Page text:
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Homework Help: 1D motion

  1. May 7, 2014 #1
    1. The problem statement, all variables and given/known data

    The position s (in metres) of a particle, as a function of time t (in seconds), is described by the equation s=5i+4r^2j. i and j are perpendicular unit vectors.
    a) Calculate the position of the particle at t=5.
    b) Determine the particle's average velocity between t=0 and t=2.
    c) Determine the particle's instantaneous velocity at t=4.

    3. The attempt at a solution

    a) When t=5,

    b) When t=0,
    When t=2,

    average velocity=displacement/time=(16.76-5)/(2-0)=5.9m/s

    c) By differentiation,
    When t=4,
  2. jcsd
  3. May 7, 2014 #2

    The position of a particle is a vector right? √(52+1002) is the distance.

    Again, average velocity is a vector. Displacement is the vector difference of the final and initial positions.
  4. May 7, 2014 #3
    Thanks for your reply.

    Do you mean I have to give the direction as well? The angles?
    For a),
    tanθ=100/5, θ=1.5°
    Therefore, the position is 100m 1.5°

    And for b), tanβ=16/5, β=1.3o
    Therefore, the average velocity is 5.9m/s 1.3°

    Like these?
  5. May 7, 2014 #4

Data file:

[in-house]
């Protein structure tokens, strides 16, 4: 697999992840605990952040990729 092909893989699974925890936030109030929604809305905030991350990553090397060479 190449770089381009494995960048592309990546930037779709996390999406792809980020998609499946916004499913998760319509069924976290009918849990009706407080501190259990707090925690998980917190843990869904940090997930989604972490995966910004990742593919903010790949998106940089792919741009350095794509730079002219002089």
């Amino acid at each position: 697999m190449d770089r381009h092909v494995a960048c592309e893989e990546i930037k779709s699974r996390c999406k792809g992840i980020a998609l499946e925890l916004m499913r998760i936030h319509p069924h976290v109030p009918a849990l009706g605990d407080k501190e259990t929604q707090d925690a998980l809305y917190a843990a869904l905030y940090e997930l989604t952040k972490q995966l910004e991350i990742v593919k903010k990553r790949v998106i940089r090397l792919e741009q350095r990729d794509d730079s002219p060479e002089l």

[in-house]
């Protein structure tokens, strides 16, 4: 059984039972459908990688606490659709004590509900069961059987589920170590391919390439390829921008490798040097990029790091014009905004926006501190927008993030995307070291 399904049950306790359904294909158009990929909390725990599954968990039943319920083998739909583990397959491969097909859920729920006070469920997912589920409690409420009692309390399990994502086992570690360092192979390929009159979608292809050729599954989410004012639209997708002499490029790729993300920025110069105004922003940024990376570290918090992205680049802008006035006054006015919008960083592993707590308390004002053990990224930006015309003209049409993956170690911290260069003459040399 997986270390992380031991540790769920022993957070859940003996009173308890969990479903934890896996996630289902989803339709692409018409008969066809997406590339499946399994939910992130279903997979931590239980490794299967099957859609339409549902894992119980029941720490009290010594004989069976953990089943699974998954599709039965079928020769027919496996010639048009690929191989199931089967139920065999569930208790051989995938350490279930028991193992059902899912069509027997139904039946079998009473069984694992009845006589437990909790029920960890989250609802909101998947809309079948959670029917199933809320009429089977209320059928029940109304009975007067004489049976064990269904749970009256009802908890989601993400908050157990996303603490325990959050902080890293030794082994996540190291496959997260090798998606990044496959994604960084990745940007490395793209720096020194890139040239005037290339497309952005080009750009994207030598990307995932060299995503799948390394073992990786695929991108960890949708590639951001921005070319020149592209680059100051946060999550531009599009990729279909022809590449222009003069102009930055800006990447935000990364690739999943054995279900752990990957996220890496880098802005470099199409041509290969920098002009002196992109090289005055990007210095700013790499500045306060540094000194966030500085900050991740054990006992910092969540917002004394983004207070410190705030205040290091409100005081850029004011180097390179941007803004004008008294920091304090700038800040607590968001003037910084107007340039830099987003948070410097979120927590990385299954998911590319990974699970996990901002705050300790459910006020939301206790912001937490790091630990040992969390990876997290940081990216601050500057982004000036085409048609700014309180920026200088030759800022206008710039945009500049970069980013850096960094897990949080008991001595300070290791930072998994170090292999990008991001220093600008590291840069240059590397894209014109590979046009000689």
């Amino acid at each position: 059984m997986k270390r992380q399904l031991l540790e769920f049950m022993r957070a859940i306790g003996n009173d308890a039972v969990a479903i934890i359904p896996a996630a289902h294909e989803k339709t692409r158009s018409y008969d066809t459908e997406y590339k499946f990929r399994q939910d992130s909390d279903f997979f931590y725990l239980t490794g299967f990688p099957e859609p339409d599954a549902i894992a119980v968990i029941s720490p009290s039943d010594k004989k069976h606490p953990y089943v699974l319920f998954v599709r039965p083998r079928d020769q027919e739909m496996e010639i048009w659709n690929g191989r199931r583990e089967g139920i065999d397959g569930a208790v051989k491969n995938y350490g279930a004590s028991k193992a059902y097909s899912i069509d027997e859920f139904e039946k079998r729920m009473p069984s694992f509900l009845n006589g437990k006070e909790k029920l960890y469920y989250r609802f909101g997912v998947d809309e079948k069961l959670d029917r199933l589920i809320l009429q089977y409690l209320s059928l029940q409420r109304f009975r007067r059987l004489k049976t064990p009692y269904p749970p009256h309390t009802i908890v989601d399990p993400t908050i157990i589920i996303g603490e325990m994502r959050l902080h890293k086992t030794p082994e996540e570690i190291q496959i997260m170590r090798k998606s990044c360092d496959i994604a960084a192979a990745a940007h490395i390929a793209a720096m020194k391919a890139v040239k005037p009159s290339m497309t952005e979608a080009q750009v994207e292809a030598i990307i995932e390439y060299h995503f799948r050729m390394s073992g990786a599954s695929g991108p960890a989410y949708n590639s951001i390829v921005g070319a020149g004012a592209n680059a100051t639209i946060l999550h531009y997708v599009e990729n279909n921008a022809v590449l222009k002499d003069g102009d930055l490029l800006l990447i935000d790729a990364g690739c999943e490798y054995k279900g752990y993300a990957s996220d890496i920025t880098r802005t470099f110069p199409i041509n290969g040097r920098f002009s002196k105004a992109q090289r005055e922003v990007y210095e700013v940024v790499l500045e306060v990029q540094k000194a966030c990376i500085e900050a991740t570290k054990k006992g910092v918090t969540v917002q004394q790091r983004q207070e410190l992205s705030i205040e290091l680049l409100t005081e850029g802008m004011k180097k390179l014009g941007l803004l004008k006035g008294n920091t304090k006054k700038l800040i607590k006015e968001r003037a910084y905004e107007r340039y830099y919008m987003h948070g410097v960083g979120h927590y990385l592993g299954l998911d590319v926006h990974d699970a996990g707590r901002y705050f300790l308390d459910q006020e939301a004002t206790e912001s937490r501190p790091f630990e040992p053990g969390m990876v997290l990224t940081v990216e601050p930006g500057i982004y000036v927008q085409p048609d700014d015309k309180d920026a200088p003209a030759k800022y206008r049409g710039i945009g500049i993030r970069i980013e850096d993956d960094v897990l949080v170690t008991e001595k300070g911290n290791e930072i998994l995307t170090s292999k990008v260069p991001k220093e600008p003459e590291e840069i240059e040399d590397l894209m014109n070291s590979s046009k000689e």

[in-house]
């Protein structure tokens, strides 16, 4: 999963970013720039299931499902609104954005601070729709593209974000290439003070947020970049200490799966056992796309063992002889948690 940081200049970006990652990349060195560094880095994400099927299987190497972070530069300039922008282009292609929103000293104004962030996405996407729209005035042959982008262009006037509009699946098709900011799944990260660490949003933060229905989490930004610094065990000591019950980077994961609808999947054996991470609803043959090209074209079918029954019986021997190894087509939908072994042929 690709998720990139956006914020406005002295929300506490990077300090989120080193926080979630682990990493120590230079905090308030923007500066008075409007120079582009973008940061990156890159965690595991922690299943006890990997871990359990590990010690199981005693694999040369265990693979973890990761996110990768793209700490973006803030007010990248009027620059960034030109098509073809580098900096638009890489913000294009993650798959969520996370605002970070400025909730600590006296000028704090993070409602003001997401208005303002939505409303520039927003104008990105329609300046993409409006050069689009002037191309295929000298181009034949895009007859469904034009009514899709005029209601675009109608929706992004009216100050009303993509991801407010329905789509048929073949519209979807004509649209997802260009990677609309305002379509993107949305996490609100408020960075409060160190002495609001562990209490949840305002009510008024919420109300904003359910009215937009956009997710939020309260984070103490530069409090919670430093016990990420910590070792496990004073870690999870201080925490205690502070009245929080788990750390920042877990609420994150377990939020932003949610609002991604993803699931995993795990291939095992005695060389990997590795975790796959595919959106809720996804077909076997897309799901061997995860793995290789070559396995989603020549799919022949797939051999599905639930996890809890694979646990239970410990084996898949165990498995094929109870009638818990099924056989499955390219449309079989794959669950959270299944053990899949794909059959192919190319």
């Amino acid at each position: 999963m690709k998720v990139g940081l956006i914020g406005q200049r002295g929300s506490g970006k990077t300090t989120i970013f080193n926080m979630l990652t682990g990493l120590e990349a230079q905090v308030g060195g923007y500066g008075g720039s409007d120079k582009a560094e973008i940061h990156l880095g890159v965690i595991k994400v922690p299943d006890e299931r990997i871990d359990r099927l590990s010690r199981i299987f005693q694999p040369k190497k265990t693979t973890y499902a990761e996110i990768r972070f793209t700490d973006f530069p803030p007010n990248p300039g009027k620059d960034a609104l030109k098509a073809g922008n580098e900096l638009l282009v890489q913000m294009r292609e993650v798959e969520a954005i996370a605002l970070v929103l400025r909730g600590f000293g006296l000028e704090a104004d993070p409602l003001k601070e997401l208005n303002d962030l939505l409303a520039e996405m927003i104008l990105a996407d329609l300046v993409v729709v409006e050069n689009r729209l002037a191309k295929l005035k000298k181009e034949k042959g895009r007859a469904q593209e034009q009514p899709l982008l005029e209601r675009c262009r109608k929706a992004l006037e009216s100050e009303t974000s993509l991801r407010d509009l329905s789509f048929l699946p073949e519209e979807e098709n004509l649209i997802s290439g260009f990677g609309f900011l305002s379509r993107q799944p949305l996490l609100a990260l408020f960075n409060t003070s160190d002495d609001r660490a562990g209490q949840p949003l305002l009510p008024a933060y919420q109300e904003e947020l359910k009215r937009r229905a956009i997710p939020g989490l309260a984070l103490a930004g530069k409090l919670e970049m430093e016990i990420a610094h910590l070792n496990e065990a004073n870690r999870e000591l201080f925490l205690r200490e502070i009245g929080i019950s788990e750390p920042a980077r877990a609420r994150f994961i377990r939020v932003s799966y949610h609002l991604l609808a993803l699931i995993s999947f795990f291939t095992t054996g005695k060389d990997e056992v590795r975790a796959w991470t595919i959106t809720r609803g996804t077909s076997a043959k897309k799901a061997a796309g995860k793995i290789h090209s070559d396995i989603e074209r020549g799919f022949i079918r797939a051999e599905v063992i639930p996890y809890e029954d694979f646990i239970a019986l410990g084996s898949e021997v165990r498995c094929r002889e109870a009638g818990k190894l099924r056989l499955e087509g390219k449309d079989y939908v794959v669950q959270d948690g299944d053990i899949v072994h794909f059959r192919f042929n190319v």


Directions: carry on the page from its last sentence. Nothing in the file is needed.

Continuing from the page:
Your answer is right for part (A) but not for part (b).

    In part (b), you are supposed to find [itex]\frac{\vec{s_2}-\vec{s_1}}{Δt}[/itex]. You just have to subtract each component (i.e. like final x-initial x and final y- initial y) separately and then divide the resultant vector by t. Your answer should look like [itex] \frac{(x_2-x_1)\hat{i}+(y_2-y_1)\hat{j}}{Δt}[/itex].
  6. May 7, 2014 #5
    You made a mistake on part b because yo wrote
    Never ever do that.
    either something is a vector (5i is a vector), or something is a scalar (5m is a scalar). But something cannot be both a scalar and a vector at the same time, so the equation 5i=5m makes no sense. if s is a vector than you should denote that somehow. One common convention is to use boldface so your equation should look like this

    Always make sure to do that (even on your scraps that you're going to throw away anyways).
  7. May 7, 2014 #6
    One more thing. This is a 2-D motion but the title of the thread says 1-D motion.
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